Wait for it…Waaaait for it…
CrossOver reflection for Good
Friday • April 19, 2019
We Make the Road by Walking, Chapter 32b
Rev. Jenny Willison Hirst
“And being in anguish, he prayed more earnestly, and his sweat was like drops of blood falling to the ground. When he rose from prayer and went back to the disciples, he found them asleep, exhausted from sorrow. ‘Why are you sleeping?’ he asked them. ‘Get up and pray so that you will not fall into temptation.’ ” – Luke 22:44-46
I was listening to the live stream closing comments of General Conference 2019 (GC) on the way to the final meeting of my day. Flying M Coffee House is one of my favorite “offices” and Robert and I were to meet for a late afternoon coffee. Robert is part of the Rainbow Connection, an LGBTQ small group I hold in my home on Wednesday nights and co-lead with several others.
As I drove through the streets of Boise, I was numb and then angry and then filled with dread. You see, Robert has been feeling the call to ministry for some time, and as he has found community and love in our small group and at church, he has begun to express, out loud, God’s call in his life, and his desire to serve God and God’s people more deeply. Our meeting was to talk about how he might respond to this call. The irony of the GC decision moments before my time with him was not lost on me.
As I sat across the table from him, my anger and anguish boiled inside and presented as tears. I apologized for this news—this news that our gay, lesbian, bi, trans, and queer brothers and sisters know all too well. And Brian McLaren’s words, “Could there be any meaning in the catastrophe playing out before us now?” rang true.
Robert gently comforted me and wasn’t deterred by the news. His joy and hope in finally being able to express that he felt God calling him into ministry overshadowed the very decision made at GC meant to send a message that his call would not be recognized. We laughed and schemed and planned for what his next steps might be. In that space, I know for certain, I experienced Christ’s forgiveness, love, and hope.
My final stop of the day was to the NICU where I was to see my good friend and her new baby. She had come into my life in October through refugee resettlement, a single mother of five with one on the way. Her strength and faith in God continue to be, to this day, the most profound of anyone I’ve ever known. Baby Zoe, whose name means “life within me,” was born six weeks early and it would be the first time I would see him.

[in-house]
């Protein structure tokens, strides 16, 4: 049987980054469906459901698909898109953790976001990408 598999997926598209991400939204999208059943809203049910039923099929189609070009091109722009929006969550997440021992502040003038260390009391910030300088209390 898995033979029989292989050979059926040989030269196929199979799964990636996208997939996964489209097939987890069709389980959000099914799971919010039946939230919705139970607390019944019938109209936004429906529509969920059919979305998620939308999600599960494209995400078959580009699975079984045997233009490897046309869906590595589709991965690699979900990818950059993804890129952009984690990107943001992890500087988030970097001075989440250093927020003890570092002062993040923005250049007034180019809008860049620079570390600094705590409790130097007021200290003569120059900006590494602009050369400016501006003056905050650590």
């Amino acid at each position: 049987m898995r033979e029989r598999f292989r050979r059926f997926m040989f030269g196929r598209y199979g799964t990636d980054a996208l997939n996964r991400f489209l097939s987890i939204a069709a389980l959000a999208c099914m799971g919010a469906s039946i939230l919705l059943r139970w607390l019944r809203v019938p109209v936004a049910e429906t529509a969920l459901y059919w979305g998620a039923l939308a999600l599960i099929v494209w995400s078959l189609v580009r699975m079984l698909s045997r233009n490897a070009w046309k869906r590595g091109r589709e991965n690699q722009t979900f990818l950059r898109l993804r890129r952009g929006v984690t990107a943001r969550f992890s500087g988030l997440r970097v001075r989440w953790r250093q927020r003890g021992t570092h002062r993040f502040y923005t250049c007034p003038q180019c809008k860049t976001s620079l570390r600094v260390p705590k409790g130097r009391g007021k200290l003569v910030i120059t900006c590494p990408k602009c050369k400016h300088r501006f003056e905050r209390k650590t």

I entered her hospital room and she greeted me saying, “Come see the baby! Come see Zoe!” You would never have known by her pace and stride down the hallway that she had just given birth! As we entered the room where Zoe was being carefully watched, I witnessed the beautiful beginning of a baby being nourished and loved by his mother’s breast for the first time.
How can this be? To experience the helplessness of a hate-filled decision in one moment, grace and forgiveness in the next moment, and then witness fully God’s blessing of new life and new hope in the presence of a tiny human freshly made in the image of God.
And so we come to another Good Friday. Another reminder of the violence and hate meant to kill God’s message of love. And we must take time to lament and feel the weight of human decisions and actions that attempt to thwart God’s movement.
But we also know the end of the story. As I hold Luke’s words of Jesus’ reminder to his disciples in the garden that night, I’m reminded to not let the exhaustion of sorrow or bitterness overtake me. God is in the spaces between two people having coffee and grieving and finding hope all at the same time. God is in the spaces between a friend who is starting a new life and has given birth to
I pray that as we remember Good Friday and the violence determined to silence God’s Good News for all, that we also hear Jesus’ voice to pray and to keep our eyes open for the miracles of healing and hope and forgiveness that are coming next.
Rev. Jenny W. Hirst is a provisional Deacon, with
Karen we are all sinners saved by Grace
The UM Church does not point a finger at anyone.
On the other hand we do not celebrate violating God’s Word and specified sins. Or as Paul said “ Should we sin all the more that grace may abound? Certainly not.
Once man declares God’s Word null and void, there will no longer be grounds to call anything sin.
It is a pipe dream to think that supporters of the Traditional Plan will ever agree with the “One Church Plan” and remain as one denomination? It did not work for Presbyterian, Episcopal nor for Lutheran Churches
God’s word is also crystal clear that sexual laws were established for the protection of men’s property (i.e. women). Any sex that does not support the procreative goal is out of bounds. It also prohibits sex with a woman who is at “that time” of the month and adultery. We don’t spend billions of UMC dollars pointing our fingers at those who have engaged in those sexual behaviors. Why this one? It’s ludicrous.
Adulterers can also come to church, sure, but do we point our fingers at them, attack them verbally, and tell them to their faces that they are sinners in need of repentance?
The Traditional Plan is in no stretch of the imagination an action of hate. The Church has spoken.
When did disagreement suddenly become animosity? Sounds as if supporters of the One Church Plan are the ones harboring all the hate.
The UM Church has never prohibited anyone from being included in worship!
God’s Word is crystal clear with regard to immortality. He is unchanging and does not bow to social trends nor culture!